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Fran Blinebury

Once on course for a serious rivalry, Tony Parker and Devin Harris have gone down different paths.
D. Clarke Evans/NBAE via Getty Images

Career paths of Parker, Harris have been night and day

Posted May 4 2012 11:21AM

SALT LAKE CITY -- The official roster says Devin Harris is bigger than Tony Parker, taller by an inch. There was a time not so long ago when a lot of wise observers believed the growth spurt was going to continue on the court as well.

That was the spring of 2006 when Parker had already collected a pair of championship rings with the Spurs, but then Harris shot up like a flare into the night sky and made everyone turn and notice.

Harris had missed half the Mavericks' regular season with a leg injury, but jumped into the starting in Game 2 of the Western Conference semifinals against the Spurs. In three straight games, he averaged just under 21 points a game, Dallas went on to win the series in seven and went all the way to the NBA Finals, while the Spurs went home early after their league-leading 63 wins.

In the what-have-you-done-lately sports world, Parker was suddenly as unappealing as a week-old baguette, prone to crumble, or so it was thought.

The fact is Parker did get harder and smarter and craftier and better. But even he couldn't help letting out a sigh of relief when the Mavs traded the nemesis Harris to New Jersey in February 2008.

"To be honest with you, I'm really happy for that trade," Parker said back then.

To be brutally honest, the two point guards did go in different directions with their careers. Nowhere has that been more evident than the current first-round series, where the first thing on the Jazz' minds when they wake up in the morning and the last thing that haunts them at night is how to handle Parker. All while Harris has struggled to make even the slightest impact against the Spurs.

Through the first two games, Parker has shot 16-for-29 from the field, scored 46 points and dished 17 assists compared to 5-for-16 shooting, 12 points, three assists and seven turnovers by Harris.

"We just can't get to our spots offensively," Harris said. "They have thrown off our rhythm a little bit...With a team like this, obviously you have to score as well as defend."

The trouble is that the Jazz have been unable to score either from the backcourt or what was supposed to be an advantage with the big front line, because the Spurs have shrunk the floor and simply not allowed them to run their offense.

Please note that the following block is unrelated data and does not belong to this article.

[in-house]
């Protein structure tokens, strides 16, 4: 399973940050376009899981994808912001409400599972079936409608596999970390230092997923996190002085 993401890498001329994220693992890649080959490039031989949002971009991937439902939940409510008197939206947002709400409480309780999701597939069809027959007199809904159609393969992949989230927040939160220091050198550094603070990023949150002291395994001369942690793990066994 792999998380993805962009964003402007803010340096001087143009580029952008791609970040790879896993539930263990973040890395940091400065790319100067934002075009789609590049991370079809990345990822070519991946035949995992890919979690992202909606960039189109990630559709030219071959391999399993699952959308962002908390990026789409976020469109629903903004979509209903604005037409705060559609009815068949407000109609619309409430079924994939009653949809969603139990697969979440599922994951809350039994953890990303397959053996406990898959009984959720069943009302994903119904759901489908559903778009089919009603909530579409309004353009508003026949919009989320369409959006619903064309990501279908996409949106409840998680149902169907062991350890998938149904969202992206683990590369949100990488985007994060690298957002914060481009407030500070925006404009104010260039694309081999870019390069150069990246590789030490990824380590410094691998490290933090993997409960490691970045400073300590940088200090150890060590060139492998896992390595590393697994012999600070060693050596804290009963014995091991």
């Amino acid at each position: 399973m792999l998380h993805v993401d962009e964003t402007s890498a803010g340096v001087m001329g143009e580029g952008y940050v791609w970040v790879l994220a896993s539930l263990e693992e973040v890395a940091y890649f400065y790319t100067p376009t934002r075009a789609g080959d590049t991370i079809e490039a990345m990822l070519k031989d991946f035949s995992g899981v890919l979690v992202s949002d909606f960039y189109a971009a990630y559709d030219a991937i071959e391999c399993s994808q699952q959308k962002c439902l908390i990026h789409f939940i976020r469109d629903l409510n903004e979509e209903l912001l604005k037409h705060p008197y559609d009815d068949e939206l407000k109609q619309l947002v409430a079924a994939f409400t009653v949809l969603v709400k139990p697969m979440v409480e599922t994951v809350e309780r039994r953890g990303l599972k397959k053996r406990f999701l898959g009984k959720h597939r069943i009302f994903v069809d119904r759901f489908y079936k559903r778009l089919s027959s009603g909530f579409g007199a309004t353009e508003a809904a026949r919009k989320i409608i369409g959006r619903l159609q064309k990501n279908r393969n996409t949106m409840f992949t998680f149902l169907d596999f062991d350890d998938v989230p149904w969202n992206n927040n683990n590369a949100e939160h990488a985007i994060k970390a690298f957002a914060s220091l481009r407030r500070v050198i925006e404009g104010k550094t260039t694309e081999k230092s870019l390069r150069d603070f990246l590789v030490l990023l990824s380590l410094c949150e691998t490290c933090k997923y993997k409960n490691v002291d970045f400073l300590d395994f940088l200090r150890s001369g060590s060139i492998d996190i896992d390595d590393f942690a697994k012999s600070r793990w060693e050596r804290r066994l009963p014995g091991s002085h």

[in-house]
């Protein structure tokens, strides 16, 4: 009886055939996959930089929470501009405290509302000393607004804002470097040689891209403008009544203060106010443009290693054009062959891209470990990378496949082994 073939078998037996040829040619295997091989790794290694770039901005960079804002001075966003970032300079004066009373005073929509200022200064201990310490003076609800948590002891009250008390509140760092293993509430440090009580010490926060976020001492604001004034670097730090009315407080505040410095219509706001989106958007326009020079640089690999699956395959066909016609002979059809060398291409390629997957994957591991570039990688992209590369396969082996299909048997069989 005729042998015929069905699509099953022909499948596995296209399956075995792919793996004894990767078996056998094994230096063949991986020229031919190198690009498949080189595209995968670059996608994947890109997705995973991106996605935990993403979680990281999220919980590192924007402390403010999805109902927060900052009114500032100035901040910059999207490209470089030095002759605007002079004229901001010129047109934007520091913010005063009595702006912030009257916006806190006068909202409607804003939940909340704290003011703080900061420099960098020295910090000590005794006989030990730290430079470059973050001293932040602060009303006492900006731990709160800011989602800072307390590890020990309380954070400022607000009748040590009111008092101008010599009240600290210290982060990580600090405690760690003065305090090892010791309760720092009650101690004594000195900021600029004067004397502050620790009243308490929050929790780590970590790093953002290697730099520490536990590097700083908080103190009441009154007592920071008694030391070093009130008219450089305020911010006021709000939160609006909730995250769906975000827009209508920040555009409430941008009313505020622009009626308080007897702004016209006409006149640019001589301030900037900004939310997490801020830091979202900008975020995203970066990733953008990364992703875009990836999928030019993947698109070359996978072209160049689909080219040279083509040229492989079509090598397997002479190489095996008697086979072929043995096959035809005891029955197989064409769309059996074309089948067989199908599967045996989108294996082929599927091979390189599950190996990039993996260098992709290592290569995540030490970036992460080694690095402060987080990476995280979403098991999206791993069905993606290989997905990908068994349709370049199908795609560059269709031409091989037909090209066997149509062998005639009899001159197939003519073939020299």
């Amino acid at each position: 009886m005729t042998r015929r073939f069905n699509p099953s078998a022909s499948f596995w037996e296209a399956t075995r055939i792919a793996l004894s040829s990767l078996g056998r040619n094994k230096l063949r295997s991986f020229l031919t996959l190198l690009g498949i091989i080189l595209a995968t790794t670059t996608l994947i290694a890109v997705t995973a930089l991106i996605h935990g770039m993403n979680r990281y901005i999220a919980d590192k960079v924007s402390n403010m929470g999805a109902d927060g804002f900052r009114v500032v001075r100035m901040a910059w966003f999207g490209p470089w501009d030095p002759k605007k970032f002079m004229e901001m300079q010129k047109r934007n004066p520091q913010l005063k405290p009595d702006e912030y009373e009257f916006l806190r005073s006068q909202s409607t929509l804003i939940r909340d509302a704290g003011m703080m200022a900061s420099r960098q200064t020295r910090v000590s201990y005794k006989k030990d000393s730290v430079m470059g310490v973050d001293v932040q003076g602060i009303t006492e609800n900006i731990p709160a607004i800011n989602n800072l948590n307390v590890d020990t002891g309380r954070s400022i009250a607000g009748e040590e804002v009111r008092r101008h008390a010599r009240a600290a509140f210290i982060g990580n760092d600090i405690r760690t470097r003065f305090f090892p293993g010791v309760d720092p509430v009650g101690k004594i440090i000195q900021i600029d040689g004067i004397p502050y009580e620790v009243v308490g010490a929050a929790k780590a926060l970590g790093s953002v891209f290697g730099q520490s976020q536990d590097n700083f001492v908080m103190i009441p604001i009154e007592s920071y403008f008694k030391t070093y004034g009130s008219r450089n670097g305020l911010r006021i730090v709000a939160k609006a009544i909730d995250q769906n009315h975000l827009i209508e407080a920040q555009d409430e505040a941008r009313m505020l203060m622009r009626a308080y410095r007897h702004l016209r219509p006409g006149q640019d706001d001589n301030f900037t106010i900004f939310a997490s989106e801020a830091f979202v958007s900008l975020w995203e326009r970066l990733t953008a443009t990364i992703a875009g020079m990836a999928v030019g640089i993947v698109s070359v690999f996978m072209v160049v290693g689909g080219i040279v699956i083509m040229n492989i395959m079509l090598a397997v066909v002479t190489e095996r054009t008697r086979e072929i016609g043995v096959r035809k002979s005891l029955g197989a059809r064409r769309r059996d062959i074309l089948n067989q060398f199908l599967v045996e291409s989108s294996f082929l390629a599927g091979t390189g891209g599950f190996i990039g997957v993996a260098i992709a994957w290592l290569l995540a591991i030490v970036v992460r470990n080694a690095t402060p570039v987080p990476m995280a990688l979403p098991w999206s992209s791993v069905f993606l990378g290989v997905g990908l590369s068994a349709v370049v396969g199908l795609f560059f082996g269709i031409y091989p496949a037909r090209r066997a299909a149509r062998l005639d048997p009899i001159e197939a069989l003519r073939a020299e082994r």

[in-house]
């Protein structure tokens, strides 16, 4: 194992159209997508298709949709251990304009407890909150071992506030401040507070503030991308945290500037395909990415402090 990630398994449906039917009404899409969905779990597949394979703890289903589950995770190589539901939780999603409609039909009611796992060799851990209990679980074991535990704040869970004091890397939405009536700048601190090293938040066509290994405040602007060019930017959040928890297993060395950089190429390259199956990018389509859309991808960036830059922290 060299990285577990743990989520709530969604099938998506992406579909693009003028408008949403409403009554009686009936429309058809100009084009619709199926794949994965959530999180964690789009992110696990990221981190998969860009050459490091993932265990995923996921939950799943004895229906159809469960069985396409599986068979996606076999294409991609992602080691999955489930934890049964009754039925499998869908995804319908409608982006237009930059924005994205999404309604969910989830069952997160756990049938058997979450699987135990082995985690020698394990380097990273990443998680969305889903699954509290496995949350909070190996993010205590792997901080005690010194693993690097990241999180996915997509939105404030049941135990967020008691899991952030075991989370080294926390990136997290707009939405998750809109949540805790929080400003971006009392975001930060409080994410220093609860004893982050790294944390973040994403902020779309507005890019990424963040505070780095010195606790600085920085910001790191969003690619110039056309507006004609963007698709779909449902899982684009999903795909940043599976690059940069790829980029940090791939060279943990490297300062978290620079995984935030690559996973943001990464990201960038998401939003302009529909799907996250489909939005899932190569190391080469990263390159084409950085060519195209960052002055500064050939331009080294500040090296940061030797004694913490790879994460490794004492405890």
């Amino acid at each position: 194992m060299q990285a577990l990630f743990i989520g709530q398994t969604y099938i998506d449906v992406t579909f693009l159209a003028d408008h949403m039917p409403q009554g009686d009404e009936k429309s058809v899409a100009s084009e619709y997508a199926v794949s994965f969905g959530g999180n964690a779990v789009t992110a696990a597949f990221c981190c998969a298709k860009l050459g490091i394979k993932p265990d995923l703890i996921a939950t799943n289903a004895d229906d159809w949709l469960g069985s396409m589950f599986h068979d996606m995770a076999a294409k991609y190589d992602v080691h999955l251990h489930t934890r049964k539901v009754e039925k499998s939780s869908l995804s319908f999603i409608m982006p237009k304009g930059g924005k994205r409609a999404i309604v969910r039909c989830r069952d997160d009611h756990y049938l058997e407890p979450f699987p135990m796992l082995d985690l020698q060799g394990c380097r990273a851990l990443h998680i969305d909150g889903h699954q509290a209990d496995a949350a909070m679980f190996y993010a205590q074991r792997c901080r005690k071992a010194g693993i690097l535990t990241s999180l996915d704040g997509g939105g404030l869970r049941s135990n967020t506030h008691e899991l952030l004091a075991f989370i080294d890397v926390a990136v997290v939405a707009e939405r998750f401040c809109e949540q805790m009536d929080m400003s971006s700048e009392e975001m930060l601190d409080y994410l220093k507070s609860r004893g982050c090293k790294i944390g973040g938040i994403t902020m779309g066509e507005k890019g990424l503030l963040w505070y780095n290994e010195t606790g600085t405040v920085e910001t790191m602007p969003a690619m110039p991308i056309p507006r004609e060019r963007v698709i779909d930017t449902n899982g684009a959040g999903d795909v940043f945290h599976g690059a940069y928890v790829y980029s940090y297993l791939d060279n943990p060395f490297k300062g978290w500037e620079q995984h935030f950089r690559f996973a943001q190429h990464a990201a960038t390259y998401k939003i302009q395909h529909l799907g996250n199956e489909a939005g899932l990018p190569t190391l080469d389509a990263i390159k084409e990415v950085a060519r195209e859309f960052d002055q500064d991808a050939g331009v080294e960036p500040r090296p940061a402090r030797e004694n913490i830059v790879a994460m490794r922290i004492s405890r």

It's easy to think back to those days in '06 when a younger Harris was able to use his raw speed and darting quickness against Parker and get into the paint and the heart of the Spurs' defense to create havoc. And it's tempting to wonder what might have become of the rivalry between the pair if Harris had remained in Texas.

Of course, the player the Mavericks acquired in the deal for Harris was Jason Kidd and he did quite well by them last June in the rematch win over Miami in the Finals. Parker, having faced the first real setback of his early career, recovered immediately from '06 and returned to become MVP of the Finals in '07 when the Spurs swept Cleveland.

Harris scored points and posted stats and even got an All-Star nod during his three years in New Jersey, but never blossomed and stepped up to the next level. Then he arrived in Utah last season and played a vital role in the Jazz' late-season drive to seven wins in their final nine games -- including five in a row -- to make it into the playoffs.

This was supposed to be the showdown re-engaged and Parker was not unaware.

"With Dallas, he was like a young buck," Parker said. "He was playing with a lot of energy. He had no conscious. Now he's running the team. It's a little different."

It's certainly different in the way the head-to-head duel has gone since the last time they met in the playoffs and that's had so much to do with the way the Spurs have dominated the first two games. Yet Harris believes he and the Jazz have another gear.

"We look forward to playing on our home floor," he said. "We will have the crowd behind us and it's another opportunity for us. By all means, they won the first two games and they were supposed to. They're a good team. But the series doesn't start until somebody wins on their opponent's home floor."

Growth comes in different forms.

Harris knows what it's like and what it takes to stand up in the face of the Spurs' system and execution and determination.

Parker knows from past experience what Harris can bring to the table.

"He makes them go," Parker said.

Now Harris will have to, just for the Jazz to claim any measure of respect in the series.

Fran Blinebury has covered the NBA since 1977. You can e-mail him here and follow him on twitter.

The views on this page do not necessarily reflect the views of the NBA, its clubs or Turner Broadcasting.

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